Archive for the ‘ coffee ’ Category

I Put Sugar in my Coffee Today

I know…I know, but before you start to cast stones hear me out.

This past weekend I had the cool opportunity to do coffee samples for a friend of mine at an independent grocery store. It was a lot of fun. I made pour overs, gave out free coffee, used a Chemex and basically got to talk coffee with a bunch of people. My favorite part was letting people try great coffee. That always makes me happy.

However…there was something that I noticed. Even though we had sugar and cream on the table where we were giving out samples, there were quite a few people who refused the free sample by saying, “no thanks, I don’t like black coffee.”

There seemed to be this automatic assumption that if they weren’t a black coffee drinker then they weren’t welcome.

Now, don’t get me wrong. I usually drink my coffee black, but that’s because I drink good coffee. I spend the time and the extra couple of bucks to make sure my coffee is fresh and tastes great, but not everyone does that. I think the more really good, fresh coffee you start to drink the less you’ll use cream and sugar, but there shouldn’t be this stigma against drinking coffee with cream and sugar.

While I may be a purist and enjoy coffee black that doesn’t mean everyone else should have to.

Like I told the people who I was giving samples to, life’s too short to drink what you don’t enjoy.

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So, yes…I put sugar in my coffee today (mostly because I tried to blend some old beans I had laying around and it didn’t turn out great so the sugar helped mask the taste), but it’s nothing to be ashamed of. If you’re a coffee drinker who has to put cream or sugar in your coffee to enjoy it don’t be ashamed.

I would suggest trying better coffee and maybe giving good, freshly roasted coffee a sip before you add what you have to, but life’s too short to drink what you don’t enjoy.

Cheers.

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It’s the little things.

Yesterday I had the cool opportunity to do some coffee roasting with a friend of mine. It’s a really cool process to see coffee go from the green bean to the delicious light to dark brown color. Hearing the bean crack like popcorn is a really cool sound and is a great reminder of how through heat and fire are brought beautiful things.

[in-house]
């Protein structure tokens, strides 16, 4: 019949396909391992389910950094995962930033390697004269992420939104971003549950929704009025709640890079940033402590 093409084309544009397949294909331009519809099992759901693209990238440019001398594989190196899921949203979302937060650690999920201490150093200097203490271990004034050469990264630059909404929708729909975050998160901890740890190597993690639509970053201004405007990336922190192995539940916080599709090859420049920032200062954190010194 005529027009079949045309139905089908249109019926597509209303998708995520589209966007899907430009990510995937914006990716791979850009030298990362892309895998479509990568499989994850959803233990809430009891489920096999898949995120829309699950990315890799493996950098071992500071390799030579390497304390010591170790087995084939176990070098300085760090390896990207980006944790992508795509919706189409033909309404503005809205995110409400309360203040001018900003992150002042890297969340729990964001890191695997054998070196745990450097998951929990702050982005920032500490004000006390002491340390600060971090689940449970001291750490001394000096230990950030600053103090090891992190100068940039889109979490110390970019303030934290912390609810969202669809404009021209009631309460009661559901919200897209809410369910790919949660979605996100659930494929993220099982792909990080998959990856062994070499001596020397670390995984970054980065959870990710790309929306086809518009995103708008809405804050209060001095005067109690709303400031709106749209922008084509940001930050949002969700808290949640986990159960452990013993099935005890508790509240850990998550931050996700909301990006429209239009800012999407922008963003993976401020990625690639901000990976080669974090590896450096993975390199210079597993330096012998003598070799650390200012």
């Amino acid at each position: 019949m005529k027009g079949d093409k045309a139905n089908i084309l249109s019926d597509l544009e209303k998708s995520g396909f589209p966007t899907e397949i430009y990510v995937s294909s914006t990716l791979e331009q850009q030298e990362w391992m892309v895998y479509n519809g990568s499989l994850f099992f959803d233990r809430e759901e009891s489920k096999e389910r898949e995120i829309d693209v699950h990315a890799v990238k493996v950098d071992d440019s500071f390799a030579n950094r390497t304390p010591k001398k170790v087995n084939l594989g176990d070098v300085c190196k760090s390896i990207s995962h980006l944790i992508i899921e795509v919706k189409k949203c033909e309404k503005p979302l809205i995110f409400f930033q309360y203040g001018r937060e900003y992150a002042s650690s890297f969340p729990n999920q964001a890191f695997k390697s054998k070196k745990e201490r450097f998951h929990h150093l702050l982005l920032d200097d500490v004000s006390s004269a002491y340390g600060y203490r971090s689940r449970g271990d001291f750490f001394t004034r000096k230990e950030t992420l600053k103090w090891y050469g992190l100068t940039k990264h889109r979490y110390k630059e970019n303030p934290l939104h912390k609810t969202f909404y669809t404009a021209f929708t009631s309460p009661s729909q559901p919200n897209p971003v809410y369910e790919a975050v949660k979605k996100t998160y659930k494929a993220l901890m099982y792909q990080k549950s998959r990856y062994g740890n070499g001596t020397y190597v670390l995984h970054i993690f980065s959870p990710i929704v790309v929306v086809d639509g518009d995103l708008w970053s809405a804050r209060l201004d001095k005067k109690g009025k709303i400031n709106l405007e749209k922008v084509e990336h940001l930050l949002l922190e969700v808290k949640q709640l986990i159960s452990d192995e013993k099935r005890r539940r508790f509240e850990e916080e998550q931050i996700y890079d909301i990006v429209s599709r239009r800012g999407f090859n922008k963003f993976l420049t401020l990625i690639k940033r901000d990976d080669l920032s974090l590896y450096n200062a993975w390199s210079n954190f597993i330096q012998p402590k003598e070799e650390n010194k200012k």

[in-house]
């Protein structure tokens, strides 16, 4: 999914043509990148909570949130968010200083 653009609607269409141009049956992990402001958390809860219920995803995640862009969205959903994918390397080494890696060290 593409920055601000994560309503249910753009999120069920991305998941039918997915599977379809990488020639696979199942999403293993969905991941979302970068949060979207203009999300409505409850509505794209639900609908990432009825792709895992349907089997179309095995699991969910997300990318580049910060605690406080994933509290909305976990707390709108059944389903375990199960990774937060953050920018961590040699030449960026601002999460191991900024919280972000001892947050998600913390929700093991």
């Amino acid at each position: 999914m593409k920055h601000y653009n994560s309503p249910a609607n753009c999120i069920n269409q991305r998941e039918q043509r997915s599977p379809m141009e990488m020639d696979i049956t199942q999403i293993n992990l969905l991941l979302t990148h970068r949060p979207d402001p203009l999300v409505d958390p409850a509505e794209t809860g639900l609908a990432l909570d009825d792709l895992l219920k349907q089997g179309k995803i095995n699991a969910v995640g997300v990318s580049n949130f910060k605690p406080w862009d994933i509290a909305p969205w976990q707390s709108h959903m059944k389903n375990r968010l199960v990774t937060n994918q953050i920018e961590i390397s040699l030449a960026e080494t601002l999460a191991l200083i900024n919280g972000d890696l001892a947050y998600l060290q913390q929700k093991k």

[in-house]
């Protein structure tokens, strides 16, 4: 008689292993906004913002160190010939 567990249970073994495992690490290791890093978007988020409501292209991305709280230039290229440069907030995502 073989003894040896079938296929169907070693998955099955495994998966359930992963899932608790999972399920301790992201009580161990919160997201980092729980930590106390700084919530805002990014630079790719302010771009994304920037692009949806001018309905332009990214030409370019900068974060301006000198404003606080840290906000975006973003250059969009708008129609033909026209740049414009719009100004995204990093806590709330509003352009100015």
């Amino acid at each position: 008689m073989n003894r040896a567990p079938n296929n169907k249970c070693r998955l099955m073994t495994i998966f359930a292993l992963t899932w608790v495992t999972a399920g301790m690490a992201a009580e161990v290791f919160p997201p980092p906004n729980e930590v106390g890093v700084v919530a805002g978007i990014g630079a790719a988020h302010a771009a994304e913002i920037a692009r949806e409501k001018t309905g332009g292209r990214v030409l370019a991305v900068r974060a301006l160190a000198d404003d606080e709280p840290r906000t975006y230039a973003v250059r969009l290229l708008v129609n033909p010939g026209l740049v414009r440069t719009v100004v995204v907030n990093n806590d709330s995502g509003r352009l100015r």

I’ve had some great coffee in my day, but I’ve also had some really bad coffee and while there are a lot of different factors that go into making a cup of coffee enjoyable I’m always amazed at how little, subtle changes go into making such a big difference.

A few months ago I had a cup of coffee that tasted like burnt marshmallows. And while I love smores, I was pretty sure this wasn’t the flavor that the roaster was going for. Come to find out that the coffee was indeed over roasted and almost burnt. I figured that while the coffee was roasting he had walked away or started working on something else and let it roast for far too long on accident. I asked this roaster how long he let the beans roast over the ideal time and he responded with “15 seconds.”

15 seconds! Can you imagine only having 15 seconds to get something right? There are times where I just stare off into nothingness for more than 15 seconds!

While my friend and I were roasting yesterday we had some time to kill. After all, part of roasting coffee is just waiting for the roaster to be done. So, we figured, why not pull some espresso shots? So it began. The first shot turned out ok. The water went too quick through the grounds so it was a little watery. So we tried adjusting the grind. We made it a little finer so it would hold the water better. Apparently, we went too fine because it took about 20 seconds before the water even started to drip through. On our third try we made the grind a little coarser to cut the difference, but it still didn’t turn out right. After a couple more tries and checking to see if there was enough water in the espresso machine (there was) and some really shaky hands we stopped pulling shots and got back to roasting.